by Bill Konigsberg
Arthur A. Levine Books, May 28 2013
young adult contemporary
ARC received from publisher (thank you!)
Rafe knows how lucky he is to be openly gay in his tolerant community, but he doesn't want to be defined by his orientation any more. It's why he decides to move to an all-boys' boarding school in New England, and why he decides to keep quiet on his sexuality. A male world of sports, testosterone and popularity opens up for him, and Rafe plunges into it... but he's also falling in love with one of his new friends, and hiding one part of him feels a lot like hiding all of him.The cover:
Hmm. It shouts "video game" to me, and old 8-bit video games at that. The idea of checking what type of person you are is intriguing, but I don't think it's executed well here. Also, the title font doesn't really fit the scheme of things, though the bright blue is okay.
Openly Straight is basically everything you could want from a story featuring an (almost) all-male cast: friendship, racism and all types of love tackled; highs and lows and fuzzy warm moments; and some absolutely, absolutely hilarious scenes. The themes are probably the highlight of the novel. Explored in Rafe's genuine, questioning voice, his mindset develops and takes the reader with him as he searches the differences between "tolerance" and "acceptance" and decides whose opinions matter to him.
Rafe himself is lovely. At the beginning, Rafe seems potentially arrogant and a tad obnoxious, but he soon gets his choice of friends and priorities straight. It's then we get to see Rafe's smartness and vulnerabilities, the things he thinks and the problems he ponders. Put him together with Ben, Toby and Albie, and you have an amazing brotherhood. Toby and Albie are probably the best odd pair I know in fiction; they're both a little weird (and fully aware of it) and make for the funniest. scenes. ever.
"I want to save the children. I want to celebrate with all the people of the earth. I want to put candles in their hearts.
Toby was standing in the middle of our once-again-disastrous dorm room, swaying, holding a pencil for a microphone and wearing a huge pair of yellow-framed sunglasses that engulfed his face. Albie sat his desk, his head in his hands, trying to study. I couldn't take my eyes off Toby, who gave new meaning to the phrase train wreck.
It was Sunday night after Thanksgiving, I'd just gotten back from Colorado, and Toby was being some yellow-framed-sunglasses-wearing version of Michael Jackson. He was holding court in front of a make-believe audience, imploring them to give peace a chance.
"What the fuck is happening?" I asked no one in particular, as Toby began singing a song that neither rhymed nor made sense.
"Feed the world. Give the children Slankets because Snuggies are too big and they are hungry."
"His mom streamed that Michael Jackson movie on Netflix over Thanksgiving," Albie said in a monotone. "Now he thinks he's a pop star and a humanitarian. I'll admit it's one of his more annoying phases."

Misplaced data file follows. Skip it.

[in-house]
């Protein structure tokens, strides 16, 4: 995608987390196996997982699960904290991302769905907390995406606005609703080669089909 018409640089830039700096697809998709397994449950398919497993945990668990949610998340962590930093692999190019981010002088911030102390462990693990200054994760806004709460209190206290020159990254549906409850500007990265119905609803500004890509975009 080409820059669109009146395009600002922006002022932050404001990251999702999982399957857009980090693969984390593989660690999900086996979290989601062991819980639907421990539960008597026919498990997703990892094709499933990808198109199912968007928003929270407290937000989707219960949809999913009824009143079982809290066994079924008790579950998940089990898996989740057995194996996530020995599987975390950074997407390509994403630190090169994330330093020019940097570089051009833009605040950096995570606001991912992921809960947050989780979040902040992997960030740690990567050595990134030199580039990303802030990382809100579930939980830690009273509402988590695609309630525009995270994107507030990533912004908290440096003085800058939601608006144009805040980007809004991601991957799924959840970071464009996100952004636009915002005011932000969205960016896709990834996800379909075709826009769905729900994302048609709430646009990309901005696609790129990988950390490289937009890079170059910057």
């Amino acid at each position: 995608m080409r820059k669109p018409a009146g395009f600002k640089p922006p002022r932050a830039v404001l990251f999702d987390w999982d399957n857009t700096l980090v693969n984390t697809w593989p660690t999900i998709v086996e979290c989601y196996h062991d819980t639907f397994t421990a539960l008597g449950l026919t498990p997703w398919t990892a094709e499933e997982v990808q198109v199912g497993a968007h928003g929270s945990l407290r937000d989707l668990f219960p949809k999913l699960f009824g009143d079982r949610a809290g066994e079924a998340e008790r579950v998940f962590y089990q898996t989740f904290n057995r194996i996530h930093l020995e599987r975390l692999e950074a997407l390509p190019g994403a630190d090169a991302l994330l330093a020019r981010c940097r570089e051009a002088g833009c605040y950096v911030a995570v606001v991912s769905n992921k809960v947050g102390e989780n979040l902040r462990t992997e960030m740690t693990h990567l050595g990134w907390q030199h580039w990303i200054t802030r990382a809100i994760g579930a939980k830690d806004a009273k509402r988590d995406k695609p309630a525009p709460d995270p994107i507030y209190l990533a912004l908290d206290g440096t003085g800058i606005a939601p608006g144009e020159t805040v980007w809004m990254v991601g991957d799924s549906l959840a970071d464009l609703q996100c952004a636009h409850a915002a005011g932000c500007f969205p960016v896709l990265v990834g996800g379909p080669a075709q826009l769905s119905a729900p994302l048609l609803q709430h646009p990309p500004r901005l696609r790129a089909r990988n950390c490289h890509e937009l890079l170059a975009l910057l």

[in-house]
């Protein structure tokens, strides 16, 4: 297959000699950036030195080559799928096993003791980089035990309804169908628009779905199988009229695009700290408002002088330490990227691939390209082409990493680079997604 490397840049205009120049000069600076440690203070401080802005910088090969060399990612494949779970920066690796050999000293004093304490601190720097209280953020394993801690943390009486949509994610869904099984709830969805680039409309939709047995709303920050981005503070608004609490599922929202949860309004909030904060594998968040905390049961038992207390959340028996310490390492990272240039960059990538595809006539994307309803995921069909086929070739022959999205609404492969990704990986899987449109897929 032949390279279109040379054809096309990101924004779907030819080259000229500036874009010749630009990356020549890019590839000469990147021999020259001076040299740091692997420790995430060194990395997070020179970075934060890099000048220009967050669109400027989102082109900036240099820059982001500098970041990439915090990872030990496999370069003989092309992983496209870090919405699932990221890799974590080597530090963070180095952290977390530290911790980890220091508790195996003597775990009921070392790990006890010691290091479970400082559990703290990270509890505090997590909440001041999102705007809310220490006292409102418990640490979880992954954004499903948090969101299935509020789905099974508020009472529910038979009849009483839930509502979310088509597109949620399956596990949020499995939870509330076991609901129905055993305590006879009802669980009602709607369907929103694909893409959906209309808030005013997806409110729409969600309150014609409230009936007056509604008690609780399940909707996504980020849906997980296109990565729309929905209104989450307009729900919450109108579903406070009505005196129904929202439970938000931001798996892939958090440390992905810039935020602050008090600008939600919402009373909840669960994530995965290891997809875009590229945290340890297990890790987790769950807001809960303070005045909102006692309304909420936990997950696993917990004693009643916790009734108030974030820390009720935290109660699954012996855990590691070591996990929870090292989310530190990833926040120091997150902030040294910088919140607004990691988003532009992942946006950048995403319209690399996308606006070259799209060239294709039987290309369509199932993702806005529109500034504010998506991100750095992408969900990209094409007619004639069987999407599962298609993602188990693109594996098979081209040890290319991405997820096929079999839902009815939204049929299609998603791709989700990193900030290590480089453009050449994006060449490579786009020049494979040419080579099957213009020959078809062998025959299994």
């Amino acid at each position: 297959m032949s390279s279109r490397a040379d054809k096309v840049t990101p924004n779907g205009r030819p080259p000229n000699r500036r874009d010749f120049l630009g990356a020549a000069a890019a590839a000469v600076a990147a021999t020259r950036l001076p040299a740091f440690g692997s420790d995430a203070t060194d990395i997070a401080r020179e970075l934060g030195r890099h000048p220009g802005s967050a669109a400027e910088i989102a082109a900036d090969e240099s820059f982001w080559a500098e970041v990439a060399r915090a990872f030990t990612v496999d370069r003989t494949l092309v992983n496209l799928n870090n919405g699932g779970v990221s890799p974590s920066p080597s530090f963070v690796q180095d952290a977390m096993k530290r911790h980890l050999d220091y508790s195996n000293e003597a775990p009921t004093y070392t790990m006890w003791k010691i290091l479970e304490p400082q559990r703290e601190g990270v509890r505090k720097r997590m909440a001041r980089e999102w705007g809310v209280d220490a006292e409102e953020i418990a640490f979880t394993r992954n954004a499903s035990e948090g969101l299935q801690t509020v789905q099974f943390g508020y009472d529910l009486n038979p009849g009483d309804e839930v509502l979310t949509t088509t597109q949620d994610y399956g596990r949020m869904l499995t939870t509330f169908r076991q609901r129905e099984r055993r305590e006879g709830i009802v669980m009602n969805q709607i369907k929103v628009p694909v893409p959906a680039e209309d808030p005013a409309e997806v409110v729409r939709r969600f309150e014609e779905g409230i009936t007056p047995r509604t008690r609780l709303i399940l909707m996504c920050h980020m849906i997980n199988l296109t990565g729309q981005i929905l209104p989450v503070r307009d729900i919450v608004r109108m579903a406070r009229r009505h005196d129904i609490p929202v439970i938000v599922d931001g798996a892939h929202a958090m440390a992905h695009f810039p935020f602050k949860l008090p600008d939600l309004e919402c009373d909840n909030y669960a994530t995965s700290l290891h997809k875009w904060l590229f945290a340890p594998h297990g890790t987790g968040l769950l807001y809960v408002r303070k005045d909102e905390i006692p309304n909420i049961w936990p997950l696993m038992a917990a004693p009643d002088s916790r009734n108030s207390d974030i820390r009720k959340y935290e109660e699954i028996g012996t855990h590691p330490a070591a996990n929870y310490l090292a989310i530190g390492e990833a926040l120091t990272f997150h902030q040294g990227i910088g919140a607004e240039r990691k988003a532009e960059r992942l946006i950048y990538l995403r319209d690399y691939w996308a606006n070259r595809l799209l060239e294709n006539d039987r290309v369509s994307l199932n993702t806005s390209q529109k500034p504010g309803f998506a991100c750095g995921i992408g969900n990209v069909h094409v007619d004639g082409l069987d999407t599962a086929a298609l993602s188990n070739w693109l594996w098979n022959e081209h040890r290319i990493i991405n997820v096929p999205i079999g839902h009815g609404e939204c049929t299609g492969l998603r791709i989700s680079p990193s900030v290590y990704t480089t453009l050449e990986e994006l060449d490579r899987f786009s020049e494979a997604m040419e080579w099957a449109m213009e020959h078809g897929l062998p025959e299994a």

"And you get a car. And you get a car," Toby was saying, pantomiming handing out small cars to an audience that perhaps only he could see." (p. 262 - 263)
Rafe: "Does Toby know?"
[Albie] shrugged. "It's not something we really talk about. Gee, what is it about me that attracts all the gays? I'm like Lady Gaga or something." (p. 277)
"Me and Ben," I said, my teeth nearly chattering.And ohh, Ben. Ugh, it is impossible to not find him attractive, considering we're in Rafe's first-person POV. He's tall (point), muscled (point) and a soccer player (POINT POINT POINT). He's also the perfect philosophical springboard for Rafe's musings; they talk together about humanity, friends, family, love. Ben is also all the more endearing for his care of his friend Bryce (who doesn't, in my opinion, get enough page time).
[Toby's] eyes lit up. "Are you cereal?"
"Totally. Totally cereal."
"That's great!" he said.
I grimaced. Well, not so great, actually."
"He hits you?"
I did a double take. With Toby, it was hard to tell when he was serious. (p. 281)
Rafe is also immensely lucky in parents and BFF. His mom and dad are hippy-ish and happy, and while Claire Olivia seems a little unlikeable initially through Rafe's viewpoint, their friendship is undeniable when they're interacting together.
This plot hinges on the relationships between the characters, and as such, no scene or chapter feels superfluous. Around the climax, the pacing gets blurry--time passes quickly, then an abrupt cut to a real-time scene--and the ending is open, in that there is no neat resolution to Rafe's and Ben's relationship. Still, Rafe himself comes to a few conclusions in regards to his worldview, and it's enough to reassure us things will work out okay.
Rating: 4.7 out of 5